Mutuality | CBE International

You are here

Mutuality

Women leaders' very presence creates conversation because it challenges the single narrative that dominates many Christian circles—leadership is the domain of men. Read more
Fatherhood has been a deeply meaningful and formative experience for me. I love it. When Christians talk about fatherhood, we like to make it about things like leadership, authority, provision, and so on. We don’t really celebrate the actual parenting part of fatherhood. But we should. I want to encourage every father to embrace the joy that comes with nurturing our children. Read more
“Sometimes, I feel like a single mom.” My heart sank upon hearing these words from my wife. My stomach felt so heavy it could’ve been filled with bricks. My own father passed away when I was eight years old. I watched as my mother, a refugee from Laos who speaks little English, raised my seven siblings and me alone for a number of years until she remarried. To this day, I carry the deep pain of my father’s loss. Read more
As we were sanding the door in preparation to rehang it, our thirteen-year-old son opened the door to the garage, noticed Lucy standing there, sand paper in hand and wearing her protective goggles, and said, “Lucy, that’s a man’s job.” I was mortified... Being an egalitarian father is not for the faint of heart, but here are five tips for thriving in this vital role. Read more
Just as violence against women and girls has its roots in rape culture, rape culture in turn has its roots in a patriarchal worldview. This doesn’t mean that men with a patriarchal worldview necessarily harm women and girls; the vast majority, of course, do not. But rape culture, which tells men they’re entitled to objectify, take, and own women’s bodies, can only exist in settings where men are seen as superior to women. Read more
When I first met Melinda, my senior pastor and soon-to-be mentor, I sat in the congregation staring at her. I took in her block-colored suits, her no-nonsense pumps, and the platinum blonde hair that she curled around her ear as she preached. I listened to her talk about the strategy for our church and her vision to influence one million people for Jesus in her lifetime. I watched her speak authoritatively to all our leaders and boldly challenge our attitudes in her sermons. Read more
During my PhD studies at the University of Durham (Durham, England), I lived and studied beside some of the most dedicated Christians I have ever known. Separated for years from their families, they worked without ceasing, seven days a week, indebted to the communities that supported their education. Often struggling with English and the bitter cold climate (and culture) of Britain, they shouldered many heavy burdens. Keenly aware that each hour of study meant greater capacity to serve their churches and communities throughout India, China, Europe, and the Middle East, they worked without ceasing. Though they were young compared to most graduate students in our department, their disciplined passion was extraordinary, giving them that singular focus of an exceptional leader. Read more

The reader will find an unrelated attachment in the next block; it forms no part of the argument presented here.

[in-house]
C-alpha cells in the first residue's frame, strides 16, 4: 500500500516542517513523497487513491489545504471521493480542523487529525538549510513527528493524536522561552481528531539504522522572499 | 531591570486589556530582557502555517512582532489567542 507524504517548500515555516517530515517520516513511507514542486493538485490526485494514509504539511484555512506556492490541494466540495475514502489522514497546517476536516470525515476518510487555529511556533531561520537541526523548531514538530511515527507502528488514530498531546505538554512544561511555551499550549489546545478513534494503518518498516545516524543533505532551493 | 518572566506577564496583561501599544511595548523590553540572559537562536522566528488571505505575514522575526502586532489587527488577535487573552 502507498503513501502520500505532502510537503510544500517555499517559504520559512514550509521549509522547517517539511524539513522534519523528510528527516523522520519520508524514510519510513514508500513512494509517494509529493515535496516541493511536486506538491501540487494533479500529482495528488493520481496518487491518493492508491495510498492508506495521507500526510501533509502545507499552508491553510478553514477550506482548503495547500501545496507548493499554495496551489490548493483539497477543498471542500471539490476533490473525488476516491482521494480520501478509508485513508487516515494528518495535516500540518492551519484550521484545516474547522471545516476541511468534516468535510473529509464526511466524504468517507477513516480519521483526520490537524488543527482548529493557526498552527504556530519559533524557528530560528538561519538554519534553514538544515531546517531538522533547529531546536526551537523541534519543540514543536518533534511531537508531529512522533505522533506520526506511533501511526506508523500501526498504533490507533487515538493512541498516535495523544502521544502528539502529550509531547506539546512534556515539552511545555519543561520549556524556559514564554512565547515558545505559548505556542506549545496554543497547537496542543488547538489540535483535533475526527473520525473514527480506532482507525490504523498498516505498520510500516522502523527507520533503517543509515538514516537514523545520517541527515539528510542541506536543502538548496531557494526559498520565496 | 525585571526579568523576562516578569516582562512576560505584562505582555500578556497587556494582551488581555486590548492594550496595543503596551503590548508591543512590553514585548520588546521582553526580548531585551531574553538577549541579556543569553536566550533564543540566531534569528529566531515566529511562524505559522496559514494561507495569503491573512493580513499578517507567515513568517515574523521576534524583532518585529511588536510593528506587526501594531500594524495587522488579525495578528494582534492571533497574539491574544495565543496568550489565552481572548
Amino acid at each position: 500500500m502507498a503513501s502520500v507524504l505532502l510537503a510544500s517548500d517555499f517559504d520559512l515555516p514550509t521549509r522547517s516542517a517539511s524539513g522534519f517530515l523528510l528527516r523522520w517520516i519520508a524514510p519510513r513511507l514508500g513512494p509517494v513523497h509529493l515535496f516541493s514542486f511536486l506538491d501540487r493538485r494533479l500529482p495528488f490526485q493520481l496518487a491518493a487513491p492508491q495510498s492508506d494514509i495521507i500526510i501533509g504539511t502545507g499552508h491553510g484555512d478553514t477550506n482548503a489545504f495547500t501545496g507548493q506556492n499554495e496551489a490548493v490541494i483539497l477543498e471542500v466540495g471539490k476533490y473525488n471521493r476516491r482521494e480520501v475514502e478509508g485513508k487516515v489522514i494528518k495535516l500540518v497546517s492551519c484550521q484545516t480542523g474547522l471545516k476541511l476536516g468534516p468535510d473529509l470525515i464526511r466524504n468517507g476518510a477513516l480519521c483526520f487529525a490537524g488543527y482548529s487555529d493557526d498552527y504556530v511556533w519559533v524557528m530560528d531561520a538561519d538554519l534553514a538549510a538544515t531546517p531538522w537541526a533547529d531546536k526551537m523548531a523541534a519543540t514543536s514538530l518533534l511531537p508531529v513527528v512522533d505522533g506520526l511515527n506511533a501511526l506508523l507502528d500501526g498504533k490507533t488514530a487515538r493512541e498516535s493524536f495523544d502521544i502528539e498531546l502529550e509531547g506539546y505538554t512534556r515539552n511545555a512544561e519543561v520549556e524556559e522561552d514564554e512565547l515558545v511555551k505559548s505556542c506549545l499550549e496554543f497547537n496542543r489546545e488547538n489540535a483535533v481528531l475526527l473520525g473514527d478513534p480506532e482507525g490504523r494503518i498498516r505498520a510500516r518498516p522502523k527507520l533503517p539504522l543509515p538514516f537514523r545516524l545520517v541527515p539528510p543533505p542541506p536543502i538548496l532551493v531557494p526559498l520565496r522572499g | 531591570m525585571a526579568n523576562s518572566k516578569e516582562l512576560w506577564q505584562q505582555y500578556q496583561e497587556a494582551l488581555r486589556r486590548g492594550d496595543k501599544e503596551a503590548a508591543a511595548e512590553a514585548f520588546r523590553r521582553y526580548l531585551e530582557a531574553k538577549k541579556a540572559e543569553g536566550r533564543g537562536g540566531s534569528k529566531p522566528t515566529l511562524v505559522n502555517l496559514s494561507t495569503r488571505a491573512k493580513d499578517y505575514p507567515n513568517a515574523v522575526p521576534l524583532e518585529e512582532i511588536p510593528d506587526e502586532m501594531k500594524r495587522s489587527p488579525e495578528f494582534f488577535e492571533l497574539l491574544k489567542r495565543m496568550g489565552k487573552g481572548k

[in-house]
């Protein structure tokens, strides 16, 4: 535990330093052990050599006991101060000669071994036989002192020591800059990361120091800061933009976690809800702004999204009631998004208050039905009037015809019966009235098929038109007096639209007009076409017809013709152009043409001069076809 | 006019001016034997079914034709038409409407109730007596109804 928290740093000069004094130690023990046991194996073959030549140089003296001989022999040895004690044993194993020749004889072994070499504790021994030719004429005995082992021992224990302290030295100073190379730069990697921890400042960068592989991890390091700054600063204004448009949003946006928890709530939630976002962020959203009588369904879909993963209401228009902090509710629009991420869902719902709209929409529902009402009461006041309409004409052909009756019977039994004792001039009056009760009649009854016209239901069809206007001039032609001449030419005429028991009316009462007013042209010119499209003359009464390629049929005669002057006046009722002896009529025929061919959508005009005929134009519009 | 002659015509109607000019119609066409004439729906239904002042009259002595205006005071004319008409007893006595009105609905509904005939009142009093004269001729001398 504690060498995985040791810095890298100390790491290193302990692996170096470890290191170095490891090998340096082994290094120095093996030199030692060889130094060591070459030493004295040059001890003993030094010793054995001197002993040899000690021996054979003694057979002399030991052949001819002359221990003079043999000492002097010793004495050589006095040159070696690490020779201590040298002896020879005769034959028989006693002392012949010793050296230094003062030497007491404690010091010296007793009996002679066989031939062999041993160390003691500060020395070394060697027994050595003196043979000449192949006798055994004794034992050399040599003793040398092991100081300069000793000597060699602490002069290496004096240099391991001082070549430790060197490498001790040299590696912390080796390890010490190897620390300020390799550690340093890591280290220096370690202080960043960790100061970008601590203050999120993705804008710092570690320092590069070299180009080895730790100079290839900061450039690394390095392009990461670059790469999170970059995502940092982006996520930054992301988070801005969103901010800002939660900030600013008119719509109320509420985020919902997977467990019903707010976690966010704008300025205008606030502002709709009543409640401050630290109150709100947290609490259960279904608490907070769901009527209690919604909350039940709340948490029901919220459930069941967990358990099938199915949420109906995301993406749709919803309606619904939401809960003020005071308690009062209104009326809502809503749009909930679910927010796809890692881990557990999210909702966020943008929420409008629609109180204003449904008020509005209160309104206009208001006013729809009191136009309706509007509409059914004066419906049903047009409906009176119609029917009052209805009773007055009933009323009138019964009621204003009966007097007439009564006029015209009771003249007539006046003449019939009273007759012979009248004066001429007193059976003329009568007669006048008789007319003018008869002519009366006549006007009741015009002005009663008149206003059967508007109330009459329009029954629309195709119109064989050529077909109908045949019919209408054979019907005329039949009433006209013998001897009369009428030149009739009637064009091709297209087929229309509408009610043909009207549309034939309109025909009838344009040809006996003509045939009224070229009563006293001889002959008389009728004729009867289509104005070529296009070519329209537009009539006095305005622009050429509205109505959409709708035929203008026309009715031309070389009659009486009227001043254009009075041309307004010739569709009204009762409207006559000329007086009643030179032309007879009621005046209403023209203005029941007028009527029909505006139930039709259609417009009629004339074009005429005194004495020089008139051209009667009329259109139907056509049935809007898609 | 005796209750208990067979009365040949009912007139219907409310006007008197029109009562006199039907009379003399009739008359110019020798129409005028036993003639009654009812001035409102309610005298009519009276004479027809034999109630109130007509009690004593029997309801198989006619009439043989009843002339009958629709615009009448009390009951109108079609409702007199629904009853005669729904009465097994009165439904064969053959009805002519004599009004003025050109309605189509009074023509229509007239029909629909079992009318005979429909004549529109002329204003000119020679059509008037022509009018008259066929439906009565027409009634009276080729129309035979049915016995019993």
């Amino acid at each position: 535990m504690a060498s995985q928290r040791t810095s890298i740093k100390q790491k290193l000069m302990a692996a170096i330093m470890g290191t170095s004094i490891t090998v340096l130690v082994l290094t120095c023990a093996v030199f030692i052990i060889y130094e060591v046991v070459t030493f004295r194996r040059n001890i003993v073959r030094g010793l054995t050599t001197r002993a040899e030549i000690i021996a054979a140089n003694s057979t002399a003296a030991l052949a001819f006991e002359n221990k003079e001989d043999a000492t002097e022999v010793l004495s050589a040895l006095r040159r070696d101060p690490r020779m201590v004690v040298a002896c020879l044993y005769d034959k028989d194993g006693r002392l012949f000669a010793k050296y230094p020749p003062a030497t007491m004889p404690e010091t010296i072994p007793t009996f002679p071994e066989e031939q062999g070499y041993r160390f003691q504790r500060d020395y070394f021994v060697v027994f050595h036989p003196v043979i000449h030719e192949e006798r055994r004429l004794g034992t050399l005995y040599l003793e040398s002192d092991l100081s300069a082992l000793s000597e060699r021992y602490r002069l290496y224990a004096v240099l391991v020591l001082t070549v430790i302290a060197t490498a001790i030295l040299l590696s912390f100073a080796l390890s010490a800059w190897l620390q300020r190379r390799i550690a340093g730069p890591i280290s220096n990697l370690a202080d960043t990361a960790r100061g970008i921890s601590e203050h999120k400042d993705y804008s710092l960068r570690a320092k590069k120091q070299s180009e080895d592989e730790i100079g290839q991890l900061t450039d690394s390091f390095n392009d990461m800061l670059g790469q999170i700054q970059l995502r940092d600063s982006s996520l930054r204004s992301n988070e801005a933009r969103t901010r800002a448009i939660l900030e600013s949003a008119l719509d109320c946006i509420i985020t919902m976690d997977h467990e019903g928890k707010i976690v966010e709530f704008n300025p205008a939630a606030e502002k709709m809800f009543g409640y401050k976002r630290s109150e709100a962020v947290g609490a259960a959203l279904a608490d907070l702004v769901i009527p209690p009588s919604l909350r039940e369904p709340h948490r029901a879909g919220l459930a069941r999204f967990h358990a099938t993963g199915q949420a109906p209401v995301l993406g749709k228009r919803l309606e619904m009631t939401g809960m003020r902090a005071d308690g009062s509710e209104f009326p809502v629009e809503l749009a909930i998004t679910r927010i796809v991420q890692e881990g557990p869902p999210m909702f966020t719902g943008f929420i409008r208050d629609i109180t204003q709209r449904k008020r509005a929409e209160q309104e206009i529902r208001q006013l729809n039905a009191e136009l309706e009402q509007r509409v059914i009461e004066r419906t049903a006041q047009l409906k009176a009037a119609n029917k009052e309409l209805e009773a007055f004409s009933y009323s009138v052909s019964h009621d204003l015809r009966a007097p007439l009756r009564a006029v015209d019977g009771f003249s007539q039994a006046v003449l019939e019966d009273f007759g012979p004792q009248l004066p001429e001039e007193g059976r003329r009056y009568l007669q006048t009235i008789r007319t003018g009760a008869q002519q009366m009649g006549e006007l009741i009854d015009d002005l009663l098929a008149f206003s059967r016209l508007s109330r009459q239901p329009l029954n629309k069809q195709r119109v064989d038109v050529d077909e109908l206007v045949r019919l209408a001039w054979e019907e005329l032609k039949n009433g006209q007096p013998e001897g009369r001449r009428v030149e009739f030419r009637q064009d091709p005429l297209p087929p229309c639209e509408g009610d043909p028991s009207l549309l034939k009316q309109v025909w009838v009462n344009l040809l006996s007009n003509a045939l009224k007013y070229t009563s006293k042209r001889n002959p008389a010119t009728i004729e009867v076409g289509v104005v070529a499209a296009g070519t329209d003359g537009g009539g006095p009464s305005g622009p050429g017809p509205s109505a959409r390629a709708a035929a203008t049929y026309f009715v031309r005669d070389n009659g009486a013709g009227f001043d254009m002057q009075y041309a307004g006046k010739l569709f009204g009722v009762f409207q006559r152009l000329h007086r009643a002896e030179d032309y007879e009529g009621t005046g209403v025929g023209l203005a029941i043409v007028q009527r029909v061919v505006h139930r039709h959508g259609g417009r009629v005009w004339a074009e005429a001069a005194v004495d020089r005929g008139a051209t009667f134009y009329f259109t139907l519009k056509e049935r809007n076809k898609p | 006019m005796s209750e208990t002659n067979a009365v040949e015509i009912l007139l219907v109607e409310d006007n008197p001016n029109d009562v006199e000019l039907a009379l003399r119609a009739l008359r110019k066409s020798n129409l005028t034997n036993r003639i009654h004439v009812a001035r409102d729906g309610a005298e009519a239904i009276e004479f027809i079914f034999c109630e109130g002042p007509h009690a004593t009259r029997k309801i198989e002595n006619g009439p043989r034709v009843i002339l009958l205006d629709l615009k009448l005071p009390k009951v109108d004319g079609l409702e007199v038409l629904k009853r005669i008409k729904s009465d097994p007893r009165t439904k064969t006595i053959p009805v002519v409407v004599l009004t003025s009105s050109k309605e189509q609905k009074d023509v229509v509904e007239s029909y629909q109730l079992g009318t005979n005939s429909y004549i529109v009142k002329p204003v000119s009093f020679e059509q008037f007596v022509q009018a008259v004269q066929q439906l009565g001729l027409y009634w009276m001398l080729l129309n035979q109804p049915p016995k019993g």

“You know what, why don’t you take Allison’s last name?” My mind instantly went back to the days of my youth, where I remembered that the very idea of doing such a thing would have gotten me kicked out of the youth group. Now there I was, in my mid-twenties, preparing for seminary and marriage, with a whole new outlook on life, and this little dilemma presented itself. Read more
Mark and I never meant to become egalitarians, at least not until we discovered we already were. This is the story of the long, winding road to recognize and gratefully celebrate that we are egalitarians. In retrospect, we were on that journey from the very first. Read more
“Grandma’s a pastor? I want to be like Grandma!” The words out of the mouth of my four-year-old granddaughter have led me to believe God will continue to use women to advance the kingdom of God. King David prefaces his account of creation with “From the lips of children and infants you have ordained praise because of your enemies, to silence the foe and the avenger” (Psalm 8:2, NIV 1984). Read more

Pages

Book Review: The Christian Family in Changing Times

In the last three decades, Christians have endured intensive teaching about the family— marriage and parenting seminars, books and tapes, even radio broadcasts and Web sites. Yet the more resources thrown at families, the more the family has eroded.

“Perhaps it’s time to rethink the evangelical sound byte we call the Christian family,” says Robert M. Hicks in The Christian Family in Changing Times.

Book Review: No Place for Abuse